Mammoth Mountain is one of California’s best places for skiing and snowboarding. We took in a full day of boarding even though it was snowing the entire time on the slopes with visibility of only about ten feet. When we had enough of the slopes we went to Wild Willy’s Hot Spring to warm up. It can get crowded here at times but we were lucky enough to not have many people when we went. This was a perfect way to get the frost out of our bodies while viewing the beautiful snow topped mountains that surrounded us. Make sure to bring a towel with you because it gets cold once out and walking back to the parking area. After warming up we went back to our lodge and made our traditional pasta and garlic bread dinner we reserve for “snowy” trips.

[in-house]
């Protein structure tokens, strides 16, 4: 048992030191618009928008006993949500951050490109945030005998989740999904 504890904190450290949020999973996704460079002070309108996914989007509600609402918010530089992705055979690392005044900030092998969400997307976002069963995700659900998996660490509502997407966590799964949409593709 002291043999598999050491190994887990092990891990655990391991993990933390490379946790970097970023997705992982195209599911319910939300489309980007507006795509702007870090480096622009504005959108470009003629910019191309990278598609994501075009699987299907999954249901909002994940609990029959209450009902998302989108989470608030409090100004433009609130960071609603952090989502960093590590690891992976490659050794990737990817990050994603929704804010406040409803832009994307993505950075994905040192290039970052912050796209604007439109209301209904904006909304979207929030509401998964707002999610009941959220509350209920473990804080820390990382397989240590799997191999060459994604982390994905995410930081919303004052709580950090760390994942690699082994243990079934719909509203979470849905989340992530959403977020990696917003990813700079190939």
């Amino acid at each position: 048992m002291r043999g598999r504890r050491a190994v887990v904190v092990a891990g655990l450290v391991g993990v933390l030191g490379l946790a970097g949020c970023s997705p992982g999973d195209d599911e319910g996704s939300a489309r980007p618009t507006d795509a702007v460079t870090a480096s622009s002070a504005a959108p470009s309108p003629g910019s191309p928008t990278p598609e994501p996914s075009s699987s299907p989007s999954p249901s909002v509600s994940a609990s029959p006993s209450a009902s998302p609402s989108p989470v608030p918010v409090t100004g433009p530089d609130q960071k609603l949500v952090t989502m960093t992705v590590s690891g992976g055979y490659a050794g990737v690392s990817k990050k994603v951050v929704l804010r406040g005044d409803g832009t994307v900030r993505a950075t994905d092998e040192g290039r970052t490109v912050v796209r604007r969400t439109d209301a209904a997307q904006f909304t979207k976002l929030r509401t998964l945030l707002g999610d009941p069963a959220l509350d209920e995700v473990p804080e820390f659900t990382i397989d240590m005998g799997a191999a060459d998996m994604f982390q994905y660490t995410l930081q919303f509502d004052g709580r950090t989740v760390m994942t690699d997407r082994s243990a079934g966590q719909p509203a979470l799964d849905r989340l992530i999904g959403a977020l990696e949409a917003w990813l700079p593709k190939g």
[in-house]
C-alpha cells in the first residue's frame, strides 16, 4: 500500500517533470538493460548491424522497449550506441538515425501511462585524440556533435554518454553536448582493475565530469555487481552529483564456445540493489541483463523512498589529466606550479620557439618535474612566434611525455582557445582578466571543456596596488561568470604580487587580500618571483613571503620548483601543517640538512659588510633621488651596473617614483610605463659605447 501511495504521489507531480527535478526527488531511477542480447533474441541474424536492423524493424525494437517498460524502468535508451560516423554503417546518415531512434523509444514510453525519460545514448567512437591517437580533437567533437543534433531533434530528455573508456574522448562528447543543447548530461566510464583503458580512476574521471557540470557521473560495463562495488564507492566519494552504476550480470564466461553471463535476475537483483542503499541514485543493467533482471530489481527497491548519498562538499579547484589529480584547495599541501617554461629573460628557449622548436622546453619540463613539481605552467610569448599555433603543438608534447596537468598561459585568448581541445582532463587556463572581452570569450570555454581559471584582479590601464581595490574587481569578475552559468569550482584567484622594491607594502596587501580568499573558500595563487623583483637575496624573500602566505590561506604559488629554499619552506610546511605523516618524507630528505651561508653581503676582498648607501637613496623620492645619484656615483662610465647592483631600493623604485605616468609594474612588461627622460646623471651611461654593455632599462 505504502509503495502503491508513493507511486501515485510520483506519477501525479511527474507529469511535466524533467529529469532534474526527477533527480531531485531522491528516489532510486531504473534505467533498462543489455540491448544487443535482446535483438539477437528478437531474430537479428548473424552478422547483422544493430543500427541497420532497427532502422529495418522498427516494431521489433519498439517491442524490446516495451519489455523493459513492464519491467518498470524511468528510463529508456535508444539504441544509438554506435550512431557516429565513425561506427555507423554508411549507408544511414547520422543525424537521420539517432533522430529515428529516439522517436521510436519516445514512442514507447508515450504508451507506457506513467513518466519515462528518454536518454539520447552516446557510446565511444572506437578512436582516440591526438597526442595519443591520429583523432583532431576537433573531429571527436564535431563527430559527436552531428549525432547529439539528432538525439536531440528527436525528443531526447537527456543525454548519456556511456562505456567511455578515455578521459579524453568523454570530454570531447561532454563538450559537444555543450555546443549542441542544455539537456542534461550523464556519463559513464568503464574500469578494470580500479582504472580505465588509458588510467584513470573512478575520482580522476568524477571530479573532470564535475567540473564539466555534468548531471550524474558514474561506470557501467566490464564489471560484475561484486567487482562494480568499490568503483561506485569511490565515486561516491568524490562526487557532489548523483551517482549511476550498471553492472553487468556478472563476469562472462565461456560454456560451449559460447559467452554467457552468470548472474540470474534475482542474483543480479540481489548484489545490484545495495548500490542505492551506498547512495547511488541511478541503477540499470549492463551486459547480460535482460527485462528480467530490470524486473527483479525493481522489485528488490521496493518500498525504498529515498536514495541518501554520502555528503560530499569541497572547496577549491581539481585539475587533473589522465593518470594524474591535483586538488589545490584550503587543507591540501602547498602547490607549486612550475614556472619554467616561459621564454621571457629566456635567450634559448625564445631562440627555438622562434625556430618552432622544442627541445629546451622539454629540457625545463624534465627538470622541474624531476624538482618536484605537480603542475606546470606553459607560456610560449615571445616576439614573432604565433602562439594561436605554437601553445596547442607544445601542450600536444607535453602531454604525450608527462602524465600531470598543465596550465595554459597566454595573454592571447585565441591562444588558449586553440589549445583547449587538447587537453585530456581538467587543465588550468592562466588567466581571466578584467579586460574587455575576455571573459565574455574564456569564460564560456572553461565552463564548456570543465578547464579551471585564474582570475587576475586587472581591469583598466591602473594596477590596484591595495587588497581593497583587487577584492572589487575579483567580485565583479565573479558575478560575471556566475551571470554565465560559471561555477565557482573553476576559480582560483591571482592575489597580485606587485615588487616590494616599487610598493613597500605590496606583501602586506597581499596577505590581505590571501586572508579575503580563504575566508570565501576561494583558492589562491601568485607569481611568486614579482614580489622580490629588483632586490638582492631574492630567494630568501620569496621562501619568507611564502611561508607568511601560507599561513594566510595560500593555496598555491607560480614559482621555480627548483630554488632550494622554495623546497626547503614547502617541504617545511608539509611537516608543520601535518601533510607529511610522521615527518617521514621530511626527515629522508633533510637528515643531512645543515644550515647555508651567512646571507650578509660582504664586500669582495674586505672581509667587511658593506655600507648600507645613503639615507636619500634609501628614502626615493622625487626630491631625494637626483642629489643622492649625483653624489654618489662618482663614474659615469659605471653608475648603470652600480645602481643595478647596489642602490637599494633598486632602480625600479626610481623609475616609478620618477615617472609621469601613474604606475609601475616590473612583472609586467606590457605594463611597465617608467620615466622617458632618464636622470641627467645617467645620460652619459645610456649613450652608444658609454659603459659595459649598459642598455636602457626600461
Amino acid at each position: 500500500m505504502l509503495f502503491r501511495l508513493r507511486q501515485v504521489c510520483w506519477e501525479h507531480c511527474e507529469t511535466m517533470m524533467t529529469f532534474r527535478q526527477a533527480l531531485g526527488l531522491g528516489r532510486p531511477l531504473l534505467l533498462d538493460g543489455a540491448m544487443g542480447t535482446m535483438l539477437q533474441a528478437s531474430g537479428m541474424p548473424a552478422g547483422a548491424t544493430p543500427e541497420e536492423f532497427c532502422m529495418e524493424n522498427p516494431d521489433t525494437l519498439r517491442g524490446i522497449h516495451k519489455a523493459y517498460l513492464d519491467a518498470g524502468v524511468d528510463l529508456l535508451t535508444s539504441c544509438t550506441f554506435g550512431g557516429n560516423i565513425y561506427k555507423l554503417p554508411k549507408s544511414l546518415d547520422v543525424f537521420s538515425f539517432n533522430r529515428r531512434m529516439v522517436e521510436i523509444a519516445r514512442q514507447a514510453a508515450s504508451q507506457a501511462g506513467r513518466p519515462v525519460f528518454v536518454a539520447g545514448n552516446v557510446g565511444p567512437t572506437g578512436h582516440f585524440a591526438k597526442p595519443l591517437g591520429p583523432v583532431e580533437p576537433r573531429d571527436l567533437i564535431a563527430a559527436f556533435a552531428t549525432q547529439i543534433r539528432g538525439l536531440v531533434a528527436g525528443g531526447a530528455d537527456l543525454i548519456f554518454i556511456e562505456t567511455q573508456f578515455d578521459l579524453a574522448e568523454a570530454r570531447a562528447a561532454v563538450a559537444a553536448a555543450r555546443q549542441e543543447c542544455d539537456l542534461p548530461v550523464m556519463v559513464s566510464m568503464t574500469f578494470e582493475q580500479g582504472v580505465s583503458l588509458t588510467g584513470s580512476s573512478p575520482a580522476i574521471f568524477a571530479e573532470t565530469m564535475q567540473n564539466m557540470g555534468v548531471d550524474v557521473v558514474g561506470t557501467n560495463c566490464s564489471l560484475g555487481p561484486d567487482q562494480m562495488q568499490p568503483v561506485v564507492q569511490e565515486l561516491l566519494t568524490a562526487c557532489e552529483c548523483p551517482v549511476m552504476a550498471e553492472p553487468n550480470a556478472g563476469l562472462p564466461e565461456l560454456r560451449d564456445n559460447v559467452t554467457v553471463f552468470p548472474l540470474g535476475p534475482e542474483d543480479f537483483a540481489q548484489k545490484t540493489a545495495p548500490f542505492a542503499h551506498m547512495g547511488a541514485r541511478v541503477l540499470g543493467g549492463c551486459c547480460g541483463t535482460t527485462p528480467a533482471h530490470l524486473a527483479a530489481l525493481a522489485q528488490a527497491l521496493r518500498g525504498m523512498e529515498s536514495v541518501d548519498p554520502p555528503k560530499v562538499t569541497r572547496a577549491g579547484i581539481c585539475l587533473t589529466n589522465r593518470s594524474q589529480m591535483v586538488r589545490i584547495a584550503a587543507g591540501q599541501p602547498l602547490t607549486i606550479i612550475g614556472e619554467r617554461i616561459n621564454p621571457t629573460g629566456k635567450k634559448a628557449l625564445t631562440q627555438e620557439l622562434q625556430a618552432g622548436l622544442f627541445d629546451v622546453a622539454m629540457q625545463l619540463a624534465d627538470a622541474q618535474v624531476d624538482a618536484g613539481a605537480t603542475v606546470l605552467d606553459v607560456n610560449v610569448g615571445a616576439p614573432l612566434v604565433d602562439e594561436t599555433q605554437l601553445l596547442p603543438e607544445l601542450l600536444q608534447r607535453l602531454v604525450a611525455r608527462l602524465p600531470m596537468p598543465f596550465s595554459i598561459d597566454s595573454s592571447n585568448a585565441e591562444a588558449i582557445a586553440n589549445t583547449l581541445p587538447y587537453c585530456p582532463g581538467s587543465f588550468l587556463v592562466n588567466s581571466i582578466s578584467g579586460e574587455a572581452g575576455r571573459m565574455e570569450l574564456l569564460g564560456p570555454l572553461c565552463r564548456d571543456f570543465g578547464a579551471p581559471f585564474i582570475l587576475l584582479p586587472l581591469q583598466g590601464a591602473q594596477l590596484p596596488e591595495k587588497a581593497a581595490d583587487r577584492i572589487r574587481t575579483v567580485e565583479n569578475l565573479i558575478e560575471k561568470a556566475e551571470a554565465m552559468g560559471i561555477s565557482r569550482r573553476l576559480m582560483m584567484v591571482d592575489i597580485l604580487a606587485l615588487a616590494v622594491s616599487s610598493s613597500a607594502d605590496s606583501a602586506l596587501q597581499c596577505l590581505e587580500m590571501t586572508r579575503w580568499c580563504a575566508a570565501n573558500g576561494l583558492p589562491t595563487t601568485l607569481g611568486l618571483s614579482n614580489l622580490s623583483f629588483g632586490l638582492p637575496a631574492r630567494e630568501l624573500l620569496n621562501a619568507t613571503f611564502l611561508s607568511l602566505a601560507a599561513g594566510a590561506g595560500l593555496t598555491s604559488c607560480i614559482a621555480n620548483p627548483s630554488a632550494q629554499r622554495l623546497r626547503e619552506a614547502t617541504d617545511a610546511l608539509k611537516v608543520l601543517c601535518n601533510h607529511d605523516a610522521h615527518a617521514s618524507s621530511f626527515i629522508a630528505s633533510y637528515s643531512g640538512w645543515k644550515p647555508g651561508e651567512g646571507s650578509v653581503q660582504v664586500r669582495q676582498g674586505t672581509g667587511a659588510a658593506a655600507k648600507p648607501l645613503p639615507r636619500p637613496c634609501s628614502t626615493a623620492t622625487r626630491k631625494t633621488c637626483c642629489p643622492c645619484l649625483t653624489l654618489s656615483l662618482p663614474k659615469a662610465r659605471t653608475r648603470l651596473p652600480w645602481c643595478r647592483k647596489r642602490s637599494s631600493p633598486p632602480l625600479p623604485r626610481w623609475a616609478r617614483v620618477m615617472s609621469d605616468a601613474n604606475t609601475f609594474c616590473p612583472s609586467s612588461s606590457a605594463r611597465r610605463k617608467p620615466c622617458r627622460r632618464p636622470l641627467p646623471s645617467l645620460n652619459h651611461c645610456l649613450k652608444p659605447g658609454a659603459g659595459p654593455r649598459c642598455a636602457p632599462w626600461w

The next day we visited Hot Creek Geological Site. It is located off Hot Creek Hatchery Road and US-395. To reach this geological wonder of nature, take the short trail from the parking area. The bright blue sulfur smelling water bubbling up from the creek bed reminded me of places I have visited in Iceland. It is a beautiful view but entering the water is prohibited due to the varying temperature changes resulting in sometimes extreme hot water. We ended the day at Mammoth Brewing Company. I loved their root beer and then progressed to a flight tasting of their craft beers and then on to having ramen noodles at Sushi Rei, one of Mammoth Lakes best sushi bars. This was a perfect way to end a June escape with friends to snow in California!